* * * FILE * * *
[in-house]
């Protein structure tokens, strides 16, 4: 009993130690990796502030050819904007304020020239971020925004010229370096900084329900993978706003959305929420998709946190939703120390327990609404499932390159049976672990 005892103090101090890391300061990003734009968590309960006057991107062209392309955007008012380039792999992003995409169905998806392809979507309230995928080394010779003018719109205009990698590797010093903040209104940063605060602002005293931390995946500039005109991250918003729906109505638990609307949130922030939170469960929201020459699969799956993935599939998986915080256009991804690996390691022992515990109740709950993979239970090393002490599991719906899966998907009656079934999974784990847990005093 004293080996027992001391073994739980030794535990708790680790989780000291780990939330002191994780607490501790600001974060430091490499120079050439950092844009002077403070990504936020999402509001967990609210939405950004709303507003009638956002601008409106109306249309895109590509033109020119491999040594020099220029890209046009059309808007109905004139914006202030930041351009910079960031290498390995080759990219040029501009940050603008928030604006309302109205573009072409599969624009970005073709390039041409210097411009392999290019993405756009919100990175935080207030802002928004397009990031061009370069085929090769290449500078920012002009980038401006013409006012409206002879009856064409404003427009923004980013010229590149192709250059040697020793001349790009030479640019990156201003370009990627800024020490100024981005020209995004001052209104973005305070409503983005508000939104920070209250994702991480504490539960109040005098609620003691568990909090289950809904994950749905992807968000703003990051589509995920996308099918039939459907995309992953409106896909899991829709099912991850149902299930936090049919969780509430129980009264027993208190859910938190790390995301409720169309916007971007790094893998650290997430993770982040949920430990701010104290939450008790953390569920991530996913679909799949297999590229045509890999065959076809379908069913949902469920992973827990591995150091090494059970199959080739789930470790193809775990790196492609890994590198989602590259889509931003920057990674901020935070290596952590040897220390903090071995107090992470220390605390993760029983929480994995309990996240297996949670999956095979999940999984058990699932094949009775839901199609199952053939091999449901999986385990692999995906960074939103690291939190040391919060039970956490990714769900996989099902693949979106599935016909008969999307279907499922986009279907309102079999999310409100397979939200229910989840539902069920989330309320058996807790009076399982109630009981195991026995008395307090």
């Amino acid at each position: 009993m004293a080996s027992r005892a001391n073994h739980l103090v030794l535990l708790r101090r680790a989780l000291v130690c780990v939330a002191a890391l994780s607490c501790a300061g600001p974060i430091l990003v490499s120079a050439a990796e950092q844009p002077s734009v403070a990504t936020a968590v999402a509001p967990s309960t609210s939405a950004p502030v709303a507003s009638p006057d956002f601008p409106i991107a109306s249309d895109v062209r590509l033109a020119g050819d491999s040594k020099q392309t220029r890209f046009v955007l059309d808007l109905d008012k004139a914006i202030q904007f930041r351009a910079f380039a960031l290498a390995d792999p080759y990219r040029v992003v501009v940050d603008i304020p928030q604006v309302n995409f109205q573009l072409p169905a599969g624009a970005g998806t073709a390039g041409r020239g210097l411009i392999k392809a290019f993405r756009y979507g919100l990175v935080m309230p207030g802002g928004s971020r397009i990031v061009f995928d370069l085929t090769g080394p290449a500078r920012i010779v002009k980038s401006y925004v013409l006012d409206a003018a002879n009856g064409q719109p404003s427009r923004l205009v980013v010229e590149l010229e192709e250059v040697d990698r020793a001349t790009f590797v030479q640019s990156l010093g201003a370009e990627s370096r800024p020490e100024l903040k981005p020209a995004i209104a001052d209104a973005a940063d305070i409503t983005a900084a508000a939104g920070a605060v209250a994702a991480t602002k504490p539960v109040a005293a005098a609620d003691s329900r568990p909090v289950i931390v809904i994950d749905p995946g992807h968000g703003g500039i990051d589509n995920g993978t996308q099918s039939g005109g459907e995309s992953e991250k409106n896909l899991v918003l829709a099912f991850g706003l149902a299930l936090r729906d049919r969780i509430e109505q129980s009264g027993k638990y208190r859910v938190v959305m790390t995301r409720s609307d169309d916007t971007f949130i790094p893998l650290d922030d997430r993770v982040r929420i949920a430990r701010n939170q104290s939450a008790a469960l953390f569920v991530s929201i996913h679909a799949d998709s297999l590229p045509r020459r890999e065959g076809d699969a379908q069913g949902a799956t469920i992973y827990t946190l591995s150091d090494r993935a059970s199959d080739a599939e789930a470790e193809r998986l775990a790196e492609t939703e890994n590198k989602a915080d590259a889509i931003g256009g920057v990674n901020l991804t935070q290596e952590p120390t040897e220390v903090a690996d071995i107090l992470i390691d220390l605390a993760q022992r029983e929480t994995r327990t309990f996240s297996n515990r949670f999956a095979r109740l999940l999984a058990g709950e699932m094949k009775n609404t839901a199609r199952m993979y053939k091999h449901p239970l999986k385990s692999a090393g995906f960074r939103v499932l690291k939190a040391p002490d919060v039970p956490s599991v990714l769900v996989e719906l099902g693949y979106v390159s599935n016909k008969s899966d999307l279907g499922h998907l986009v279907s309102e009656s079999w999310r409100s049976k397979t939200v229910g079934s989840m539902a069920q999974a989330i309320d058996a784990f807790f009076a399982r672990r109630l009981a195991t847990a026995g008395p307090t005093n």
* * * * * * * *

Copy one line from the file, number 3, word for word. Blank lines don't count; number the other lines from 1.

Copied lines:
């Amino acid at each position: 009993m004293a080996s027992r005892a001391n073994h739980l103090v030794l535990l708790r101090r680790a989780l000291v130690c780990v939330a002191a890391l994780s607490c501790a300061g600001p974060i430091l990003v490499s120079a050439a990796e950092q844009p002077s734009v403070a990504t936020a968590v999402a509001p967990s309960t609210s939405a950004p502030v709303a507003s009638p006057d956002f601008p409106i991107a109306s249309d895109v062209r590509l033109a020119g050819d491999s040594k020099q392309t220029r890209f046009v955007l059309d808007l109905d008012k004139a914006i202030q904007f930041r351009a910079f380039a960031l290498a390995d792999p080759y990219r040029v992003v501009v940050d603008i304020p928030q604006v309302n995409f109205q573009l072409p169905a599969g624009a970005g998806t073709a390039g041409r020239g210097l411009i392999k392809a290019f993405r756009y979507g919100l990175v935080m309230p207030g802002g928004s971020r397009i990031v061009f995928d370069l085929t090769g080394p290449a500078r920012i010779v002009k980038s401006y925004v013409l006012d409206a003018a002879n009856g064409q719109p404003s427009r923004l205009v980013v010229e590149l010229e192709e250059v040697d990698r020793a001349t790009f590797v030479q640019s990156l010093g201003a370009e990627s370096r800024p020490e100024l903040k981005p020209a995004i209104a001052d209104a973005a940063d305070i409503t983005a900084a508000a939104g920070a605060v209250a994702a991480t602002k504490p539960v109040a005293a005098a609620d003691s329900r568990p909090v289950i931390v809904i994950d749905p995946g992807h968000g703003g500039i990051d589509n995920g993978t996308q099918s039939g005109g459907e995309s992953e991250k409106n896909l899991v918003l829709a099912f991850g706003l149902a299930l936090r729906d049919r969780i509430e109505q129980s009264g027993k638990y208190r859910v938190v959305m790390t995301r409720s609307d169309d916007t971007f949130i790094p893998l650290d922030d997430r993770v982040r929420i949920a430990r701010n939170q104290s939450a008790a469960l953390f569920v991530s929201i996913h679909a799949d998709s297999l590229p045509r020459r890999e065959g076809d699969a379908q069913g949902a799956t469920i992973y827990t946190l591995s150091d090494r993935a059970s199959d080739a599939e789930a470790e193809r998986l775990a790196e492609t939703e890994n590198k989602a915080d590259a889509i931003g256009g920057v990674n901020l991804t935070q290596e952590p120390t040897e220390v903090a690996d071995i107090l992470i390691d220390l605390a993760q022992r029983e929480t994995r327990t309990f996240s297996n515990r949670f999956a095979r109740l999940l999984a058990g709950e699932m094949k009775n609404t839901a199609r199952m993979y053939k091999h449901p239970l999986k385990s692999a090393g995906f960074r939103v499932l690291k939190a040391p002490d919060v039970p956490s599991v990714l769900v996989e719906l099902g693949y979106v390159s599935n016909k008969s899966d999307l279907g499922h998907l986009v279907s309102e009656s079999w999310r409100s049976k397979t939200v229910g079934s989840m539902a069920q999974a989330i309320d058996a784990f807790f009076a399982r672990r109630l009981a195991t847990a026995g008395p307090t005093n």